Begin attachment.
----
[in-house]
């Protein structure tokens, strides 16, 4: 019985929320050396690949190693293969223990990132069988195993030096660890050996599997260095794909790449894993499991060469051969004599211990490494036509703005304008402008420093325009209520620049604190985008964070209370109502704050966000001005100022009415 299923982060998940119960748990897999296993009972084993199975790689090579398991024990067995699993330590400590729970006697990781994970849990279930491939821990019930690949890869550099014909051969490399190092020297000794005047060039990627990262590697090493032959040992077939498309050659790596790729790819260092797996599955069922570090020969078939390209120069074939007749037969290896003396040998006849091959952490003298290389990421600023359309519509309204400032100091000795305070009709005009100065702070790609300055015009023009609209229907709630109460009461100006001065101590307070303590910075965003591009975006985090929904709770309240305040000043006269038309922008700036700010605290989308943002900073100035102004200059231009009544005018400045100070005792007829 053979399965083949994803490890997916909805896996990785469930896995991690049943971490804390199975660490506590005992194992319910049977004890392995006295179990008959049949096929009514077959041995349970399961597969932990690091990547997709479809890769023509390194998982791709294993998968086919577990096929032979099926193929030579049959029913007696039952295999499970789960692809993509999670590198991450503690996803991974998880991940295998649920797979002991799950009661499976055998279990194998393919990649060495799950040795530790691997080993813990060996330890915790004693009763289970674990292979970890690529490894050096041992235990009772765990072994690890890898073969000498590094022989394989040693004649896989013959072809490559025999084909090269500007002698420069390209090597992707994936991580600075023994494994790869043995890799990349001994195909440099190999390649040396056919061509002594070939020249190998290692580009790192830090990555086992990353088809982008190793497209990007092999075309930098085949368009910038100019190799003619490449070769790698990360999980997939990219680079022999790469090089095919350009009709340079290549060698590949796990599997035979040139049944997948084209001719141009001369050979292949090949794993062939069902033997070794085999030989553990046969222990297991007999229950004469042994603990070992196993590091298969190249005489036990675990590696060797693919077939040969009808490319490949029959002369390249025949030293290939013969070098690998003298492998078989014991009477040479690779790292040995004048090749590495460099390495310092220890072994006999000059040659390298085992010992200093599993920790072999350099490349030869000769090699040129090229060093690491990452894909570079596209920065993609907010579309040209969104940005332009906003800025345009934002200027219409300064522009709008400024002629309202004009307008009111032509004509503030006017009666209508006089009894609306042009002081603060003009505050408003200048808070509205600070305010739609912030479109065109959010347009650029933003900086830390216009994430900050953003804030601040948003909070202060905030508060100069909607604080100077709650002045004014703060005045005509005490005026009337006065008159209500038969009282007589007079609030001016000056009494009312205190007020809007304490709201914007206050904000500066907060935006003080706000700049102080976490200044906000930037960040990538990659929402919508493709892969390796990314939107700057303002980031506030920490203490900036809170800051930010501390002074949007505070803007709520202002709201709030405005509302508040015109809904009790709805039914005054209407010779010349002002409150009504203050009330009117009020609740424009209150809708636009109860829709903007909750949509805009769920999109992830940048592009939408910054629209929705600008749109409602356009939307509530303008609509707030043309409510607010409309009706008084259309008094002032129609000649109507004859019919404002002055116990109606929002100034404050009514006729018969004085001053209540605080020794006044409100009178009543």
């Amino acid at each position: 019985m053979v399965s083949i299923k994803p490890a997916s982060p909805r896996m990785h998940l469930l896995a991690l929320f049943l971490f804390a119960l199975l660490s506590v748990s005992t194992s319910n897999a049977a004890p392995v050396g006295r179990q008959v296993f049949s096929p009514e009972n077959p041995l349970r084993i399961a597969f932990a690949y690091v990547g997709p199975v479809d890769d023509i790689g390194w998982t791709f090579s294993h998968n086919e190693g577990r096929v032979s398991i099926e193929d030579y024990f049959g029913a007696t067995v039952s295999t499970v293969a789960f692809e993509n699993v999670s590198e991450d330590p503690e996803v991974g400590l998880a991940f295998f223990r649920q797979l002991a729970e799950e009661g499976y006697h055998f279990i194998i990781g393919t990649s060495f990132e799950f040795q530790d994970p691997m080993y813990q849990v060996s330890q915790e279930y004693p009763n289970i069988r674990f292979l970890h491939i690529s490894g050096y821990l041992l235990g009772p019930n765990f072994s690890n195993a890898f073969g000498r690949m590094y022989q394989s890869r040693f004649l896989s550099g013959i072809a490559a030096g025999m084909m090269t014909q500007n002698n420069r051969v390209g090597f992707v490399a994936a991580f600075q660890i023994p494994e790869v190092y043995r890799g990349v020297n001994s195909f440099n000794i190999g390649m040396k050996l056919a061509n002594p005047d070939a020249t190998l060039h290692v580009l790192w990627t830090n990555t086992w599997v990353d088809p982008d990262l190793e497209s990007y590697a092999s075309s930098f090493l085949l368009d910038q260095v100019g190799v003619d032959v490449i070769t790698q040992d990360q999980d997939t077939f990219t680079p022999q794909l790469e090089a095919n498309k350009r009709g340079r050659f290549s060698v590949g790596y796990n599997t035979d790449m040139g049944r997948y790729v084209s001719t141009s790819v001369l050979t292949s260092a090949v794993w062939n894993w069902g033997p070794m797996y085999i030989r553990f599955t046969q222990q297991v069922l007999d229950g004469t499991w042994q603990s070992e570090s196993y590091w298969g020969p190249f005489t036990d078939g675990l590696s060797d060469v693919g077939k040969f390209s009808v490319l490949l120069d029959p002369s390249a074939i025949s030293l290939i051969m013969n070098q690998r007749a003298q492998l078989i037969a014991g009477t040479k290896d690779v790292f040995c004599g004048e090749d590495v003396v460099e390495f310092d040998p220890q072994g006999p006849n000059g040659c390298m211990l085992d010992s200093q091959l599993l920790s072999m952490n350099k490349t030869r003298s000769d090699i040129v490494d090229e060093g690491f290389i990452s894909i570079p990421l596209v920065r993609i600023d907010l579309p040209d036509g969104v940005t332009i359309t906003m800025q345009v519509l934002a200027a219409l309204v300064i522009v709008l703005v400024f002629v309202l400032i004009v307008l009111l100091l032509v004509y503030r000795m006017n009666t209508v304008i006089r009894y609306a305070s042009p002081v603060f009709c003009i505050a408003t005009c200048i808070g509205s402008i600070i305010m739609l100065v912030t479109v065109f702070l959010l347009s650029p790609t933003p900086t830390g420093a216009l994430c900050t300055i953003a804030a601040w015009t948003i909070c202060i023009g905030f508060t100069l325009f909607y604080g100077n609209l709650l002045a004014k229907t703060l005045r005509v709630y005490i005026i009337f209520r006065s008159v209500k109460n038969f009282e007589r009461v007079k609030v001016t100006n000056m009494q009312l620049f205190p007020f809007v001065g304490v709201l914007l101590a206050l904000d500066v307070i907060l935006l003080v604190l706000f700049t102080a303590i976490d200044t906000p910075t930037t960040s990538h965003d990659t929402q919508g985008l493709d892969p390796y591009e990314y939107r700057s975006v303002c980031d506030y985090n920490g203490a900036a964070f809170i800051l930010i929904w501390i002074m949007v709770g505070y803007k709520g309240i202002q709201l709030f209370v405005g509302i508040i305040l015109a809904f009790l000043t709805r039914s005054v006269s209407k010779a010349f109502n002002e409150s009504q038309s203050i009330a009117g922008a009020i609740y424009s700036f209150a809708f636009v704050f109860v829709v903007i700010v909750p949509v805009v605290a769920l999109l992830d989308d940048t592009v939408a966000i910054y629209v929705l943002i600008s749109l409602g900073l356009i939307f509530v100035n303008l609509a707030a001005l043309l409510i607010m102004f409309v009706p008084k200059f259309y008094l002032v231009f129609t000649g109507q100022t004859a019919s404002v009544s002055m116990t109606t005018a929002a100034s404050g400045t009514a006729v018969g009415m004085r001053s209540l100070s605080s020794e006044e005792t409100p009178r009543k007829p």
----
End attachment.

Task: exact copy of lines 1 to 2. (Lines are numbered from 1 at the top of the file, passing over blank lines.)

[in-house]
């Protein structure tokens, strides 16, 4: 019985929320050396690949190693293969223990990132069988195993030096660890050996599997260095794909790449894993499991060469051969004599211990490494036509703005304008402008420093325009209520620049604190985008964070209370109502704050966000001005100022009415 299923982060998940119960748990897999296993009972084993199975790689090579398991024990067995699993330590400590729970006697990781994970849990279930491939821990019930690949890869550099014909051969490399190092020297000794005047060039990627990262590697090493032959040992077939498309050659790596790729790819260092797996599955069922570090020969078939390209120069074939007749037969290896003396040998006849091959952490003298290389990421600023359309519509309204400032100091000795305070009709005009100065702070790609300055015009023009609209229907709630109460009461100006001065101590307070303590910075965003591009975006985090929904709770309240305040000043006269038309922008700036700010605290989308943002900073100035102004200059231009009544005018400045100070005792007829 053979399965083949994803490890997916909805896996990785469930896995991690049943971490804390199975660490506590005992194992319910049977004890392995006295179990008959049949096929009514077959041995349970399961597969932990690091990547997709479809890769023509390194998982791709294993998968086919577990096929032979099926193929030579049959029913007696039952295999499970789960692809993509999670590198991450503690996803991974998880991940295998649920797979002991799950009661499976055998279990194998393919990649060495799950040795530790691997080993813990060996330890915790004693009763289970674990292979970890690529490894050096041992235990009772765990072994690890890898073969000498590094022989394989040693004649896989013959072809490559025999084909090269500007002698420069390209090597992707994936991580600075023994494994790869043995890799990349001994195909440099190999390649040396056919061509002594070939020249190998290692580009790192830090990555086992990353088809982008190793497209990007092999075309930098085949368009910038100019190799003619490449070769790698990360999980997939990219680079022999790469090089095919350009009709340079290549060698590949796990599997035979040139049944997948084209001719141009001369050979292949090949794993062939069902033997070794085999030989553990046969222990297991007999229950004469042994603990070992196993590091298969190249005489036990675990590696060797693919077939040969009808490319490949029959002369390249025949030293290939013969070098690998003298492998078989014991009477040479690779790292040995004048090749590495460099390495310092220890072994006999000059040659390298085992010992200093599993920790072999350099490349030869000769090699040129090229060093690491990452894909570079596209920065993609907010579309040209969104940005332009906003800025345009934002200027219409300064522009709008400024002629309202004009307008009111032509004509503030006017009666209508006089009894609306042009002081603060003009505050408003200048808070509205600070305010739609912030479109065109959010347009650029933003900086830390216009994430900050953003804030601040948003909070202060905030508060100069909607604080100077709650002045004014703060005045005509005490005026009337006065008159209500038969009282007589007079609030001016000056009494009312205190007020809007304490709201914007206050904000500066907060935006003080706000700049102080976490200044906000930037960040990538990659929402919508493709892969390796990314939107700057303002980031506030920490203490900036809170800051930010501390002074949007505070803007709520202002709201709030405005509302508040015109809904009790709805039914005054209407010779010349002002409150009504203050009330009117009020609740424009209150809708636009109860829709903007909750949509805009769920999109992830940048592009939408910054629209929705600008749109409602356009939307509530303008609509707030043309409510607010409309009706008084259309008094002032129609000649109507004859019919404002002055116990109606929002100034404050009514006729018969004085001053209540605080020794006044409100009178009543």